Weeds may be unwanted for a number of reasons: they might be unsightly, or crowd out or restrict light to more desirable plants (especially crop plants) or use limited nutrients from the soil.
They can harbor and spread plant pathogens that infect and degrade the quality of crop or horticultural plants. Some weeds are a nuisance because they have thorns or prickles, some have chemicals that cause skin irritation or are hazardous if eaten, or have parts that come off and attach to fur or clothes. Weeds generally share similar adaptations that give them advantages and allow them to proliferate in disturbed environments whose soil or natural vegetative cover has been damaged. Naturally occurring disturbed environments include dunes and other windswept areas with shifting soils, alluvial flood plains, river banks and deltas, and areas that are often burned. Since human agricultural practices often mimic these natural environments where weedy species have evolved, weeds have adapted to grow and proliferate in human-disturbed areas such as agricultural fields, lawns, roadsides, and construction sites. The weedy nature of these species often gives them an advantage over more desirable crop species because they often grow quickly and reproduce quickly, have seeds that persist in the soil seed bank for many years, or have short lifespans with multiple generations in the same growing season.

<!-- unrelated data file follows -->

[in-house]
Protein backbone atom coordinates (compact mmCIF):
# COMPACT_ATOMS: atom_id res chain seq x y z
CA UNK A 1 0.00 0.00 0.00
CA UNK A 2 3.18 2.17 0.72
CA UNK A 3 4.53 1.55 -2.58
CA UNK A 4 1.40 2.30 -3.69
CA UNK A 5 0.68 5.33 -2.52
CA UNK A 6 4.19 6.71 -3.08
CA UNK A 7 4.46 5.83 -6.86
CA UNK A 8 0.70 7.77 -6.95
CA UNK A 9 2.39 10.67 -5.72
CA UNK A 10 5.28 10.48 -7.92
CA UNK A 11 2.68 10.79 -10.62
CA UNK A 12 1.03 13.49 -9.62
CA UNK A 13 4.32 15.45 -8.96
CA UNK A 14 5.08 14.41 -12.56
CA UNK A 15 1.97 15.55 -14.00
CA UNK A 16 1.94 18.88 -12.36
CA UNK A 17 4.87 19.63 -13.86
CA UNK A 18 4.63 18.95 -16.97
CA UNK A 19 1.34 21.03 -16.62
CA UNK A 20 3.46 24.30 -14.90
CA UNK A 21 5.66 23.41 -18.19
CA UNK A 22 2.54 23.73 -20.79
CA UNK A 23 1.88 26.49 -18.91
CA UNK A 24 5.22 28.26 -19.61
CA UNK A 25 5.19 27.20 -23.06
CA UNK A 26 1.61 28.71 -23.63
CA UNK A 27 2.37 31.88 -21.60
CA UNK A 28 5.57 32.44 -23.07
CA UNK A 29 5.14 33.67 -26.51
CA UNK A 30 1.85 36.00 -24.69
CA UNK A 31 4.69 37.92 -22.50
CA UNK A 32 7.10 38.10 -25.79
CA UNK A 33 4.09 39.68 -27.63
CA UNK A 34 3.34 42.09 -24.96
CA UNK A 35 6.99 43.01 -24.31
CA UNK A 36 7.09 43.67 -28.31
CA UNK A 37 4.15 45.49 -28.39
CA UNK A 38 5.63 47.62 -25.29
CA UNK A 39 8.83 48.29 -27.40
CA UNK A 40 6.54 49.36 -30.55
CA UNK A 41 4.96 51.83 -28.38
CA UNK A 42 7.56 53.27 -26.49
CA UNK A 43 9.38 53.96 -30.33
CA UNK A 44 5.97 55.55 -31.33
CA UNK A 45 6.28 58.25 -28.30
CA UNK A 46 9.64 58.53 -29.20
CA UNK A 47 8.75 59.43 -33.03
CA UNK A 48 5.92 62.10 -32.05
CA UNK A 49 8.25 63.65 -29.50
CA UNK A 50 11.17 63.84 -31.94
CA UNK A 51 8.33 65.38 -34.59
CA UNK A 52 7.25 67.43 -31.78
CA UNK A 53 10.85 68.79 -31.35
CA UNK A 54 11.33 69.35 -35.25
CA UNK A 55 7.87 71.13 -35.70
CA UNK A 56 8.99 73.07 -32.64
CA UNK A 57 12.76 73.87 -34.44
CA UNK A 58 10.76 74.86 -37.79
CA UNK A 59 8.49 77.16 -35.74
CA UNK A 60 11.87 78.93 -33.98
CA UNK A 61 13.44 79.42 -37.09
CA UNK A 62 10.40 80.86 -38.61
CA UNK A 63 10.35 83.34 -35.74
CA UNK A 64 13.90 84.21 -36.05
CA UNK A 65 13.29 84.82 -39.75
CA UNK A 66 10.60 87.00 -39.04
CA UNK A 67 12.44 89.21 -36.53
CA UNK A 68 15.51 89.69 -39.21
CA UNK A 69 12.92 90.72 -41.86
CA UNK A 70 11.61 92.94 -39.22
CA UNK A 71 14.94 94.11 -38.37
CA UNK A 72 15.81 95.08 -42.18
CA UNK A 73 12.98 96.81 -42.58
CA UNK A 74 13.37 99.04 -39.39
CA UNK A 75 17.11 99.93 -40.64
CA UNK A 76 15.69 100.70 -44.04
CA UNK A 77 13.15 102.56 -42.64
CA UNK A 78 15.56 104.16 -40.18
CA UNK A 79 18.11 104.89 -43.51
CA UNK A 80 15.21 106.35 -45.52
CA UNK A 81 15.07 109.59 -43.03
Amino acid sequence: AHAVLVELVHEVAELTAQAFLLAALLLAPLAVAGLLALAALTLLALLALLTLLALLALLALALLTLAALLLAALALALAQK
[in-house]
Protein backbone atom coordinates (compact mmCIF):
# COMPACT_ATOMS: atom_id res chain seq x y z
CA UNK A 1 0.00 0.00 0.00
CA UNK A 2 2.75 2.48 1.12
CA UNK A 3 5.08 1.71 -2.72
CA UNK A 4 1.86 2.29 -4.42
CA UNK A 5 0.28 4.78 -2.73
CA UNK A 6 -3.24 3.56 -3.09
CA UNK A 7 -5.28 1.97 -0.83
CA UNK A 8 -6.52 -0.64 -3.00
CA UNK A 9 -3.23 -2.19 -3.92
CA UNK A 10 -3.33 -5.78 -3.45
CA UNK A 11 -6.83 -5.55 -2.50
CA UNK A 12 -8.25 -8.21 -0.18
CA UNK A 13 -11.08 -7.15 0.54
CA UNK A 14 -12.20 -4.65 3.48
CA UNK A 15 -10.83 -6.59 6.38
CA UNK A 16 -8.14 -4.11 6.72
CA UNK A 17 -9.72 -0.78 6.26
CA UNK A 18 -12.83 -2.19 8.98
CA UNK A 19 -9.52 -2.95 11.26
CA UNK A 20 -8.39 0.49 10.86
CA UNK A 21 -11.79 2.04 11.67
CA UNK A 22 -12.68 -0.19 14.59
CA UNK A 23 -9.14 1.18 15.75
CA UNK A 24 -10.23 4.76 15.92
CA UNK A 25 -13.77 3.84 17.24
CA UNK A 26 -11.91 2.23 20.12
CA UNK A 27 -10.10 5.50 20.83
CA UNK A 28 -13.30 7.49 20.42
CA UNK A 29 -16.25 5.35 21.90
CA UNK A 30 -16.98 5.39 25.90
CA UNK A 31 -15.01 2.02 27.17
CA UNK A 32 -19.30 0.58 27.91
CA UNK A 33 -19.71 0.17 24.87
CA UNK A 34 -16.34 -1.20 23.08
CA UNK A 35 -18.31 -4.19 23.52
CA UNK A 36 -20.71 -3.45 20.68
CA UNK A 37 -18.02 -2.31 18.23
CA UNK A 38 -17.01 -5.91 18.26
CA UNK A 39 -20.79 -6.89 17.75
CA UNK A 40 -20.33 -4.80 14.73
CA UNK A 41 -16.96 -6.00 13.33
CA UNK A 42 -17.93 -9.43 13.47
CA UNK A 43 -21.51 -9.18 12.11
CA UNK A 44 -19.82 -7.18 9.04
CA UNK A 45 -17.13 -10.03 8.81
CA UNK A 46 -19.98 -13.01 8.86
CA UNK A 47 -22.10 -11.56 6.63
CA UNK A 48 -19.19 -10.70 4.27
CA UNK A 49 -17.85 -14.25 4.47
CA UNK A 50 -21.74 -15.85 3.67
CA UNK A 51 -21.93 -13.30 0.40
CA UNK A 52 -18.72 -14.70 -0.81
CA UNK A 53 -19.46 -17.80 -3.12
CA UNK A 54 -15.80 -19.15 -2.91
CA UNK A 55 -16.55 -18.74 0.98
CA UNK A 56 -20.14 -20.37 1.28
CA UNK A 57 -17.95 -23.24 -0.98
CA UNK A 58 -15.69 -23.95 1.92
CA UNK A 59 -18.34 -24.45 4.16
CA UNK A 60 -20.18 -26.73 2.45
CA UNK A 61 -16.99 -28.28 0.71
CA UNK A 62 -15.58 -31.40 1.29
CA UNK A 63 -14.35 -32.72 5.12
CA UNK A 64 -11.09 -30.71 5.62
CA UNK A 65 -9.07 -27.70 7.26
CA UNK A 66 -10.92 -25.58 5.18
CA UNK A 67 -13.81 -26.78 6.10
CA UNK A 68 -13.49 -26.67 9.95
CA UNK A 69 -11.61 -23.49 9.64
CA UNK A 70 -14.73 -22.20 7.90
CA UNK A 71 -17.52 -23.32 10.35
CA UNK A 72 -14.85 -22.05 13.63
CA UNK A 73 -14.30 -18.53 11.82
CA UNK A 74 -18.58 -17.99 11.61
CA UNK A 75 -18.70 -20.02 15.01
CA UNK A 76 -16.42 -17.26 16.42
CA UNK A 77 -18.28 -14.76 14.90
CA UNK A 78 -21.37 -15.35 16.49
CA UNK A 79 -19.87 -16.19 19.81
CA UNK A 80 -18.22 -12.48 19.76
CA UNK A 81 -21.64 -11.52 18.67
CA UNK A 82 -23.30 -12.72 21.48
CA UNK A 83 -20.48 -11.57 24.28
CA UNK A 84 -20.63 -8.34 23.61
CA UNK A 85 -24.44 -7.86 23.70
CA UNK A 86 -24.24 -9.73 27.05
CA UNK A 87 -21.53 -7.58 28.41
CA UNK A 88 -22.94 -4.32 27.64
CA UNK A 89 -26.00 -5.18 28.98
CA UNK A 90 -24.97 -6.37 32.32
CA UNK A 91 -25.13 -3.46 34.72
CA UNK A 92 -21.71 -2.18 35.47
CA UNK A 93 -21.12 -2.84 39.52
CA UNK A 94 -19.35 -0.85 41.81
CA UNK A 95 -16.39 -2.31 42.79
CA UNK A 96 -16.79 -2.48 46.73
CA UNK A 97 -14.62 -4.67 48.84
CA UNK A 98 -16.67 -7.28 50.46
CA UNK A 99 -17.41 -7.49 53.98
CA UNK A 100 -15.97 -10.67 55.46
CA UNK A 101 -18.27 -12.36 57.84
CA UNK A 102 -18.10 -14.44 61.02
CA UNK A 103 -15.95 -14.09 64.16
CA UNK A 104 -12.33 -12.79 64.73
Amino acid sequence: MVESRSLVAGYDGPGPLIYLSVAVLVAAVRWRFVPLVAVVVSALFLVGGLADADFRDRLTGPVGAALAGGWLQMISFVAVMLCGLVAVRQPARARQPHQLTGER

Perennial weeds often have underground stems that spread out under the soil surface or, like ground ivy (Glechoma hederacea), have creeping stems that root and spread out over the ground.